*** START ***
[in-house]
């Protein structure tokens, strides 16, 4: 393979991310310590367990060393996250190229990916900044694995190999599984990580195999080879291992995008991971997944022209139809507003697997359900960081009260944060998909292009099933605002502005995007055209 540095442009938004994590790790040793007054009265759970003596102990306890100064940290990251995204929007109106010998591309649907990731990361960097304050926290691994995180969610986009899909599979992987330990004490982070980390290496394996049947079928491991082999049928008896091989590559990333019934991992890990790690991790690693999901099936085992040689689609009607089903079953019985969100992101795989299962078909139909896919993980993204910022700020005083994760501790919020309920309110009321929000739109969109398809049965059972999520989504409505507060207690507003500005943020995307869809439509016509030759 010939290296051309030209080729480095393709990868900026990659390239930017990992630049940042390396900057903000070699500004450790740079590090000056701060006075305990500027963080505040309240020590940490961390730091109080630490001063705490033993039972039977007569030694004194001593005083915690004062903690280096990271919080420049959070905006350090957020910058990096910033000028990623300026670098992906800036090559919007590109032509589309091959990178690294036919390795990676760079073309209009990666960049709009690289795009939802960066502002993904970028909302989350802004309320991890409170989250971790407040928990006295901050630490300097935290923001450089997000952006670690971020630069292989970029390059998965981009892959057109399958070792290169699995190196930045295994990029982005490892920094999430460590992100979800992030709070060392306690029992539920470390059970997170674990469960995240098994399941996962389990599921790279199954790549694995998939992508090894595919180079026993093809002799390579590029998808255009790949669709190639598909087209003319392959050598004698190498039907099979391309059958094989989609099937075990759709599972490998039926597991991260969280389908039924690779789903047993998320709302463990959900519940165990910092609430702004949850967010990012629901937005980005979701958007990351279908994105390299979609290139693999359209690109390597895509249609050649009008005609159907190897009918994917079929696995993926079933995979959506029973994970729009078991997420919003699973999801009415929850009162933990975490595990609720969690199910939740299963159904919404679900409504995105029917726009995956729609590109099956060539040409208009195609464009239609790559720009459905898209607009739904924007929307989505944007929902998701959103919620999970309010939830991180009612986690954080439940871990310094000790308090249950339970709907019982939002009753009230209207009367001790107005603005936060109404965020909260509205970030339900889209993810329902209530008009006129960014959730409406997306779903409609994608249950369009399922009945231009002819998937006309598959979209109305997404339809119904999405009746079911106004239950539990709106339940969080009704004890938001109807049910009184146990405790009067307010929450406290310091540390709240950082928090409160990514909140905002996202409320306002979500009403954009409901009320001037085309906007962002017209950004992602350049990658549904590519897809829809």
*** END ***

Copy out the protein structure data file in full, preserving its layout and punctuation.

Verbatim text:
[in-house]
């Protein structure tokens, strides 16, 4: 393979991310310590367990060393996250190229990916900044694995190999599984990580195999080879291992995008991971997944022209139809507003697997359900960081009260944060998909292009099933605002502005995007055209 540095442009938004994590790790040793007054009265759970003596102990306890100064940290990251995204929007109106010998591309649907990731990361960097304050926290691994995180969610986009899909599979992987330990004490982070980390290496394996049947079928491991082999049928008896091989590559990333019934991992890990790690991790690693999901099936085992040689689609009607089903079953019985969100992101795989299962078909139909896919993980993204910022700020005083994760501790919020309920309110009321929000739109969109398809049965059972999520989504409505507060207690507003500005943020995307869809439509016509030759 010939290296051309030209080729480095393709990868900026990659390239930017990992630049940042390396900057903000070699500004450790740079590090000056701060006075305990500027963080505040309240020590940490961390730091109080630490001063705490033993039972039977007569030694004194001593005083915690004062903690280096990271919080420049959070905006350090957020910058990096910033000028990623300026670098992906800036090559919007590109032509589309091959990178690294036919390795990676760079073309209009990666960049709009690289795009939802960066502002993904970028909302989350802004309320991890409170989250971790407040928990006295901050630490300097935290923001450089997000952006670690971020630069292989970029390059998965981009892959057109399958070792290169699995190196930045295994990029982005490892920094999430460590992100979800992030709070060392306690029992539920470390059970997170674990469960995240098994399941996962389990599921790279199954790549694995998939992508090894595919180079026993093809002799390579590029998808255009790949669709190639598909087209003319392959050598004698190498039907099979391309059958094989989609099937075990759709599972490998039926597991991260969280389908039924690779789903047993998320709302463990959900519940165990910092609430702004949850967010990012629901937005980005979701958007990351279908994105390299979609290139693999359209690109390597895509249609050649009008005609159907190897009918994917079929696995993926079933995979959506029973994970729009078991997420919003699973999801009415929850009162933990975490595990609720969690199910939740299963159904919404679900409504995105029917726009995956729609590109099956060539040409208009195609464009239609790559720009459905898209607009739904924007929307989505944007929902998701959103919620999970309010939830991180009612986690954080439940871990310094000790308090249950339970709907019982939002009753009230209207009367001790107005603005936060109404965020909260509205970030339900889209993810329902209530008009006129960014959730409406997306779903409609994608249950369009399922009945231009002819998937006309598959979209109305997404339809119904999405009746079911106004239950539990709106339940969080009704004890938001109807049910009184146990405790009067307010929450406290310091540390709240950082928090409160990514909140905002996202409320306002979500009403954009409901009320001037085309906007962002017209950004992602350049990658549904590519897809829809």